Warner Bros. plans to expand its Burbank headquarters by acquiring a nearby studio complex and moving into two Frank Gehry-designed office towers fashioned to look like icebergs floating alongside the 134 Freeway. The purchase of Burbank Studios and office tower completion are scheduled for 2023, which coincides with Warner Bros.’ 100th anniversary. As part of the deal, Warner Bros. will sell its historic North Hollywood Way facility known as the Ranch lot, which has long been popular for television production. Los Angeles Times

L.A. STORIES

Standoff: Hollywood writers and their talent agents dug in their heels and showed no signs of backing down from their entrenched positions after their failure on Friday to arrive at a new agreement. The two sides are engaged in an unprecedented dispute over practices that writers believe are unjustly enriching their agents. Los Angeles Times

Pleading not guilty: Actress Lori Loughlin and her husband, fashion designer J. Mossimo Giannulli, have pleaded not guilty Monday to charges against them in a college admissions scandal that’s ensnared dozens of wealthy parents. Los Angeles Times

Believe it: The Los Angeles Clippers mounted the largest comeback in NBA playoff history Monday, rallying from a 31-point deficit in the second half to defeat the Golden State Warriors in Game 2 of their first-round series. Los Angeles Times

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Word up: Why the L.A. Times is starting a book club. Los Angeles Times

POLITICS AND GOVERNMENT

Interesting poll: On tax day, most Americans don’t feel the new tax law made them better off. Los Angeles Times

Back from his trip: Gov. Gavin Newsom is pledging to help build up El Salvador to reduce migration. Los Angeles Times

2020 watch: “Sen. Kamala Harris is making inroads with elected officials and leaders in South Carolina ahead of her fourth visit to the crucial early-voting state this week — snagging the much-sought endorsement of former state Rep. Bakari Sellers.” Politico

CRIME AND COURTS

Charged: An Oceanside man who authorities say was involved in a gun battle with police and injured an officer near a Manhattan Beach shopping center has been charged with attempted murder, the Los Angeles County district attorney’s office announced. Los Angeles Times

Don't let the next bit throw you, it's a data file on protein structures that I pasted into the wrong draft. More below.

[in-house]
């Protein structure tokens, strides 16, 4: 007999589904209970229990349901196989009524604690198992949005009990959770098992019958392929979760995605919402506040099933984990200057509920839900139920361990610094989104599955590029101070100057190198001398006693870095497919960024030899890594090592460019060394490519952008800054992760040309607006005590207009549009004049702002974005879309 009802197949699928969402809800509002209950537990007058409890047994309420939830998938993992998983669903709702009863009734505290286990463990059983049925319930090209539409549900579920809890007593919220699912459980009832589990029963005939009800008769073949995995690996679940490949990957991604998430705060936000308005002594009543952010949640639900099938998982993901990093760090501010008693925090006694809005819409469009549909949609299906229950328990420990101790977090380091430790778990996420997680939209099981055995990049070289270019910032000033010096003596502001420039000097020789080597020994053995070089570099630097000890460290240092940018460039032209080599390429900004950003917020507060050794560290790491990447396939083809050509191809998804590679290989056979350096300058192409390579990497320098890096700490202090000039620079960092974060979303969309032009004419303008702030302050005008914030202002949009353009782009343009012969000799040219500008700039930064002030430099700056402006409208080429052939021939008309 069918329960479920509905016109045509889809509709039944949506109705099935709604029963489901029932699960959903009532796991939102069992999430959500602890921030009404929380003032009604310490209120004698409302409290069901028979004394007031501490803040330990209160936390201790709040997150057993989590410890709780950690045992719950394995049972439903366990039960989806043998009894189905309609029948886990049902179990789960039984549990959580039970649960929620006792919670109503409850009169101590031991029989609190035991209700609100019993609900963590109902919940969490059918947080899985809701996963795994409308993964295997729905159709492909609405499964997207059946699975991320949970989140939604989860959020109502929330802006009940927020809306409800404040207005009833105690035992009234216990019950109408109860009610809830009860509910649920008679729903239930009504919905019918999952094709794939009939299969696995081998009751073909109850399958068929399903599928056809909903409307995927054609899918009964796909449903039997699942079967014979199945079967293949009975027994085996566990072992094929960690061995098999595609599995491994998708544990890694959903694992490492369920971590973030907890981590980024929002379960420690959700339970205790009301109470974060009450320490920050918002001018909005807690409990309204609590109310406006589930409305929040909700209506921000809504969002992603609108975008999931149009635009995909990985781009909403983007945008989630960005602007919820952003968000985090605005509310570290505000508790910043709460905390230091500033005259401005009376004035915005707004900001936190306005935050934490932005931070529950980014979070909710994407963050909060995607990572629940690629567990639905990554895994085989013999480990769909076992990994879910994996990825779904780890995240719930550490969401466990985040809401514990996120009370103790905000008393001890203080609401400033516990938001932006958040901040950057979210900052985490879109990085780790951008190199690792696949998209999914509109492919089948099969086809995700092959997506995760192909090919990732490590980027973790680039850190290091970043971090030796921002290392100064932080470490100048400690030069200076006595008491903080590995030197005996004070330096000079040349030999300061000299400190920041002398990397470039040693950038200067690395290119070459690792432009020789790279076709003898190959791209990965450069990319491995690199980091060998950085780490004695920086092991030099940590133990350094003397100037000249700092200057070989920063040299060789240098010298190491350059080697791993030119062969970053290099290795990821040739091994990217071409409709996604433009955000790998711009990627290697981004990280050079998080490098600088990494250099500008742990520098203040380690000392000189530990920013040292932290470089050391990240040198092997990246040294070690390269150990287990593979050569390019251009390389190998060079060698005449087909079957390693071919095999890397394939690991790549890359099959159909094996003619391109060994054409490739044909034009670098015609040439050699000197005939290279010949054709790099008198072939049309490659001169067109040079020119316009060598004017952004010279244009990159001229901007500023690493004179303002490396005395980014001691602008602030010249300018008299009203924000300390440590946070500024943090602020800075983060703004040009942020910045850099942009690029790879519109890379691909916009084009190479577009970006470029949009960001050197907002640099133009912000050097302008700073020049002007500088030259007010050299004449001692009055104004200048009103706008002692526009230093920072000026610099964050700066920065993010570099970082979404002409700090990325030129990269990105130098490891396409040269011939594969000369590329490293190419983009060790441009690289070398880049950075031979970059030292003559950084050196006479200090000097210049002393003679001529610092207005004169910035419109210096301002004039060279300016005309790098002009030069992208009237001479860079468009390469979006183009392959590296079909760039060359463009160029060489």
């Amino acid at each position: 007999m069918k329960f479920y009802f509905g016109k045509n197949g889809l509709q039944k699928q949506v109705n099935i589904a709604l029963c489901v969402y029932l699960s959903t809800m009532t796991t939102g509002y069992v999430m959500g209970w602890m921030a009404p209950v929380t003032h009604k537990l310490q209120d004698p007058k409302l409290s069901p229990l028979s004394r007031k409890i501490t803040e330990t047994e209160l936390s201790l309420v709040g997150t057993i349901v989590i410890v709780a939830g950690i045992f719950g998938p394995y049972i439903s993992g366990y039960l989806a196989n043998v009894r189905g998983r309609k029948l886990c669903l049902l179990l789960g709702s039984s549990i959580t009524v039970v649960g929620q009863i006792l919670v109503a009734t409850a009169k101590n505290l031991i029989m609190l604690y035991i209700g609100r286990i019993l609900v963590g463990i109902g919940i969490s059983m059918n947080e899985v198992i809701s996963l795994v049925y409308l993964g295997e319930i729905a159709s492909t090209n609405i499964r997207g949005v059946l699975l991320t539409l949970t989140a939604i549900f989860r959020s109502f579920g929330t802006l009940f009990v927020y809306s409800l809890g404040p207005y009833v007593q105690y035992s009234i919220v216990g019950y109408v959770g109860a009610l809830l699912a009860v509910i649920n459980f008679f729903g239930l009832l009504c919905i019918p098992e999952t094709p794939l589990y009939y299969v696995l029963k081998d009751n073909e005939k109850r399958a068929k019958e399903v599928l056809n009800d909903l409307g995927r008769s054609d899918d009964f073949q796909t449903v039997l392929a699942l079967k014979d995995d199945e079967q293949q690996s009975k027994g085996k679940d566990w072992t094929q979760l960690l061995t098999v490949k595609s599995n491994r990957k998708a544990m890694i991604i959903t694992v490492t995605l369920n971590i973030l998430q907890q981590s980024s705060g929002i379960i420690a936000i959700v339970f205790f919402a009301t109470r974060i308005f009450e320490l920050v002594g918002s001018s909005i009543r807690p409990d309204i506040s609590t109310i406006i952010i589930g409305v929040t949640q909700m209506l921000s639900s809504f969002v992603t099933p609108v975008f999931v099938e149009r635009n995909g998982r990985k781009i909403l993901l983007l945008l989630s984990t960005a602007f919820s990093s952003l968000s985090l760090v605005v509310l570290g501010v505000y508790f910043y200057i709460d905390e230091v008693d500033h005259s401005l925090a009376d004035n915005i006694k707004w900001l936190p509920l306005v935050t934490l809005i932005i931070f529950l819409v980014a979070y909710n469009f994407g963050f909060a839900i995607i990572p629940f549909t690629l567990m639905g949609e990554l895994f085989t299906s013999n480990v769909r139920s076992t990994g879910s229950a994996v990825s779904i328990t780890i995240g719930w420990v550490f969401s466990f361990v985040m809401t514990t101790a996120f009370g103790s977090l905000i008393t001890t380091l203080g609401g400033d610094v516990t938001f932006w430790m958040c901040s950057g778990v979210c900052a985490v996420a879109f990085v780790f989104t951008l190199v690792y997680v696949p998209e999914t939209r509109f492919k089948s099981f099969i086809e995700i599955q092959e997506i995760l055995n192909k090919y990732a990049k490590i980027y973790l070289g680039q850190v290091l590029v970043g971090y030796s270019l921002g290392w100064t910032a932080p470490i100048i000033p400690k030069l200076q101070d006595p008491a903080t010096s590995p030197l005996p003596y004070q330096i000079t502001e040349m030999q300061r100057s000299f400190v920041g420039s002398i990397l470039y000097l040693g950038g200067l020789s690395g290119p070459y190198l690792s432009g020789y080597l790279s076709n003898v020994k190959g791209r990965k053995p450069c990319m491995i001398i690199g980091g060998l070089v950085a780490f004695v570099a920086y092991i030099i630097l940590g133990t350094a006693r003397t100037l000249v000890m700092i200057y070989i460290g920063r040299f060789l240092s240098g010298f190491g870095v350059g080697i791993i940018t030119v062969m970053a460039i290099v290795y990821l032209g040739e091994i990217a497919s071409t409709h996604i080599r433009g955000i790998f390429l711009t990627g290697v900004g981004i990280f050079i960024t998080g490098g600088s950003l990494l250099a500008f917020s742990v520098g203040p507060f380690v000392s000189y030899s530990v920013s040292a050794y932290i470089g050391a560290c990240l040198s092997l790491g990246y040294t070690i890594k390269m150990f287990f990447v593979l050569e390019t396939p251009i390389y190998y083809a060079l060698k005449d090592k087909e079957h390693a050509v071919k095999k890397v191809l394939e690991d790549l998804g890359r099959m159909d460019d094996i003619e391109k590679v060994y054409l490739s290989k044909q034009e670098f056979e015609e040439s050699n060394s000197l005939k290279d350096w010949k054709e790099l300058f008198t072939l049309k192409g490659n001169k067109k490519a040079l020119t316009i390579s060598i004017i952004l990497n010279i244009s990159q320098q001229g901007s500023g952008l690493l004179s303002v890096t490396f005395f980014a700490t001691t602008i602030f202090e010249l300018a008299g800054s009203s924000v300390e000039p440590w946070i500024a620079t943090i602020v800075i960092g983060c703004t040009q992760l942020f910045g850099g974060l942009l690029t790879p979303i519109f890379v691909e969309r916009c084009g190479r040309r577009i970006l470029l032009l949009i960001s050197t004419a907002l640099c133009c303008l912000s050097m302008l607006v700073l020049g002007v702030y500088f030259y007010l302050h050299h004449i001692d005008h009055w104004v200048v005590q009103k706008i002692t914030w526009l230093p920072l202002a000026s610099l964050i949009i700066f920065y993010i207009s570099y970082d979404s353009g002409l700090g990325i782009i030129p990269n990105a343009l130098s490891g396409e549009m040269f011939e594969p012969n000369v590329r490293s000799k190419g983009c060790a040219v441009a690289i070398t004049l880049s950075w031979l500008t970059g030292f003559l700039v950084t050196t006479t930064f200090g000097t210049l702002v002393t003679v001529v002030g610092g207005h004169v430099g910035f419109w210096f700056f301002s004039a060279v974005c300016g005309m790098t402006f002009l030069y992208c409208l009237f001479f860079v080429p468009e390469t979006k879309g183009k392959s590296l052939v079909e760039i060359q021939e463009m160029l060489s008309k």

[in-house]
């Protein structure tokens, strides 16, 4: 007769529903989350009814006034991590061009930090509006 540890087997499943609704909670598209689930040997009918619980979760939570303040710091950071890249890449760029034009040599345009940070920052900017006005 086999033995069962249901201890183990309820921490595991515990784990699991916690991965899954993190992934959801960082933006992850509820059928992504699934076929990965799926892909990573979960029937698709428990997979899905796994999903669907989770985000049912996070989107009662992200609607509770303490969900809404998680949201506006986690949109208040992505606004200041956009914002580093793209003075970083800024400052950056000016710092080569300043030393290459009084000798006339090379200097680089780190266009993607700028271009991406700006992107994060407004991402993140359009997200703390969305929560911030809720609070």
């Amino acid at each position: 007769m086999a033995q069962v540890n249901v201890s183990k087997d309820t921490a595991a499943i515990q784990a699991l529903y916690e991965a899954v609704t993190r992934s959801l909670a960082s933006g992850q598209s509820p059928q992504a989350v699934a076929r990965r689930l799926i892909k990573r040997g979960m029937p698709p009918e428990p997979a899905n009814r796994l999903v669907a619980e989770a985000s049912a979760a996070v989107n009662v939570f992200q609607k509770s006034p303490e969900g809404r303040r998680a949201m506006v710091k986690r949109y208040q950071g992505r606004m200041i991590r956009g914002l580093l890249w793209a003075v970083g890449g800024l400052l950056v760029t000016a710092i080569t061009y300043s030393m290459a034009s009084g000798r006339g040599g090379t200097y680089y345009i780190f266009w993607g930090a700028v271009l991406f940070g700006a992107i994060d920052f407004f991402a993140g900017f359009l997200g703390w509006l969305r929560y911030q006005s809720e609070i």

“Fort Apache”: Former L.A. Sheriff Jim McDonnell banned a logo at the East L.A. sheriff's station. Current Sheriff Alex Villanueva just brought it back. LAist

THE ENVIRONMENT

Changed ways: Blake Snow was a national parks slacker. It took a foreigner to open his eyes. Los Angeles Times

CALIFORNIA CULTURE

ICYMI: Scenes from Week 1 of the Coachella Valley Music and Arts Festival. Los Angeles Times

Crossover time: George Lucas visited the “Game of Thrones” set. Here’s how the showrunners reacted. Los Angeles Times

Plaschke with the news: Meet Ray Lamb, the last Dodger to wear Jackie Robinson’s No. 42 — by mistake. Los Angeles Times

Yum: A joyful oasis thrives in the California desert. New York Times

Making a U-turn: People who left the Bay Area tell us what brought them back. SF Gate

History lesson: Racism forced L.A.’s oldest Mexican restaurants to call themselves “Spanish.” Eater LA

CALIFORNIA ALMANAC

Los Angeles area: Partly cloudy, 66, Tuesday. Sunny, 73, Wednesday. San Diego: Showers, 64, Tuesday. Sunny, 69, Wednesday. San Francisco area: Partly cloudy, 62, Tuesday. Sunny, 65, Wednesday. San Jose: Partly cloudy, 66, Tuesday. Sunny, 74, Wednesday. Sacramento: Partly cloudy, 69, Tuesday. Sunny, 77, Wednesday. More weather is here.

AND FINALLY

Today’s California memory comes from Elizabeth Moore:

“I grew up in Lakewood with my parents and sisters, and my dad was a plumber in Long Beach who occasionally worked on the Queen Mary and at Disneyland. So when I got married in the mid-1990s at the Japanese Garden at Cal State Long Beach, I decided to swap the traditional rehearsal dinner for a beach barbecue at Bolsa Chica State Beach. My uncle grilled, while guests talked and swam in the ocean. It was a great start to our wedding weekend and treated our out-of-town guests to an awesome sunset and California beach experience.”